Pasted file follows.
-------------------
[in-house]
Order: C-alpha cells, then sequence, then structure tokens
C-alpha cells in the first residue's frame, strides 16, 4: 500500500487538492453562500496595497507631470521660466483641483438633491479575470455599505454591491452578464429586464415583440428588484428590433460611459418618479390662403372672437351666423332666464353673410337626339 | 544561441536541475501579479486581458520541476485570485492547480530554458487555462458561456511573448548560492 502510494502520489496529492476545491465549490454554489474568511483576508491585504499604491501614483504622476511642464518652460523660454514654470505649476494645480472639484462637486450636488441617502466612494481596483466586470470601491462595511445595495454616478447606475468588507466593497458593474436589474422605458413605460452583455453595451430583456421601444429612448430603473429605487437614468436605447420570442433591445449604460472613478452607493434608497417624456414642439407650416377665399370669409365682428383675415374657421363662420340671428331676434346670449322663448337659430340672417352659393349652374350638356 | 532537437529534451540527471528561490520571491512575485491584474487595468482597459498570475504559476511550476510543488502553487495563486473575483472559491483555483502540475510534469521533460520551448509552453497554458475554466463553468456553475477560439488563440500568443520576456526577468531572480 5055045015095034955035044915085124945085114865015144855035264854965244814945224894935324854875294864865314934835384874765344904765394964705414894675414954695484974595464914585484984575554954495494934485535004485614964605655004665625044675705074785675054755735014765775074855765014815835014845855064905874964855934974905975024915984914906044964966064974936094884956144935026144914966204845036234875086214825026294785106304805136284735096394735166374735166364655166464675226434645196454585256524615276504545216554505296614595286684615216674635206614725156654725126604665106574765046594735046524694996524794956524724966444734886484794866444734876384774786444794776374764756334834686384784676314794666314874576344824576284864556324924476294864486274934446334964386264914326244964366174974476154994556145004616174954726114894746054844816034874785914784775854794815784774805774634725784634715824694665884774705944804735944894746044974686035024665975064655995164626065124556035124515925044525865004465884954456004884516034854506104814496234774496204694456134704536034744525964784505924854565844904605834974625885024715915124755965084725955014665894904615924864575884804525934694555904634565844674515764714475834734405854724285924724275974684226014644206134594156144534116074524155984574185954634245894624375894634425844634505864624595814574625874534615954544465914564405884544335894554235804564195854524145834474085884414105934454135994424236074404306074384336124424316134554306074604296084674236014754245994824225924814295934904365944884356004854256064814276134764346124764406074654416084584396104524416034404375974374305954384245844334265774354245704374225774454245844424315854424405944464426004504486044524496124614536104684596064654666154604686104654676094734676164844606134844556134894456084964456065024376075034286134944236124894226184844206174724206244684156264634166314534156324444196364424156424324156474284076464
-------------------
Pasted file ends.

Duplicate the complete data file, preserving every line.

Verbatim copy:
[in-house]
Order: C-alpha cells, then sequence, then structure tokens
C-alpha cells in the first residue's frame, strides 16, 4: 500500500487538492453562500496595497507631470521660466483641483438633491479575470455599505454591491452578464429586464415583440428588484428590433460611459418618479390662403372672437351666423332666464353673410337626339 | 544561441536541475501579479486581458520541476485570485492547480530554458487555462458561456511573448548560492 502510494502520489496529492476545491465549490454554489474568511483576508491585504499604491501614483504622476511642464518652460523660454514654470505649476494645480472639484462637486450636488441617502466612494481596483466586470470601491462595511445595495454616478447606475468588507466593497458593474436589474422605458413605460452583455453595451430583456421601444429612448430603473429605487437614468436605447420570442433591445449604460472613478452607493434608497417624456414642439407650416377665399370669409365682428383675415374657421363662420340671428331676434346670449322663448337659430340672417352659393349652374350638356 | 532537437529534451540527471528561490520571491512575485491584474487595468482597459498570475504559476511550476510543488502553487495563486473575483472559491483555483502540475510534469521533460520551448509552453497554458475554466463553468456553475477560439488563440500568443520576456526577468531572480 5055045015095034955035044915085124945085114865015144855035264854965244814945224894935324854875294864865314934835384874765344904765394964705414894675414954695484974595464914585484984575554954495494934485535004485614964605655004665625044675705074785675054755735014765775074855765014815835014845855064905874964855934974905975024915984914906044964966064974936094884956144935026144914966204845036234875086214825026294785106304805136284735096394735166374735166364655166464675226434645196454585256524615276504545216554505296614595286684615216674635206614725156654725126604665106574765046594735046524694996524794956524724966444734886484794866444734876384774786444794776374764756334834686384784676314794666314874576344824576284864556324924476294864486274934446334964386264914326244964366174974476154994556145004616174954726114894746054844816034874785914784775854794815784774805774634725784634715824694665884774705944804735944894746044974686035024665975064655995164626065124556035124515925044525865004465884954456004884516034854506104814496234774496204694456134704536034744525964784505924854565844904605834974625885024715915124755965084725955014665894904615924864575884804525934694555904634565844674515764714475834734405854724285924724275974684226014644206134594156144534116074524155984574185954634245894624375894634425844634505864624595814574625874534615954544465914564405884544335894554235804564195854524145834474085884414105934454135994424236074404306074384336124424316134554306074604296084674236014754245994824225924814295934904365944884356004854256064814276134764346124764406074654416084584396104524416034404375974374305954384245844334265774354245704374225774454245844424315854424405944464426004504486044524496124614536104684596064654666154604686104654676094734676164844606134844556134894456084964456065024376075034286134944236124894226184844206174724206244684156264634166314534156324444196364424156424324156474284076464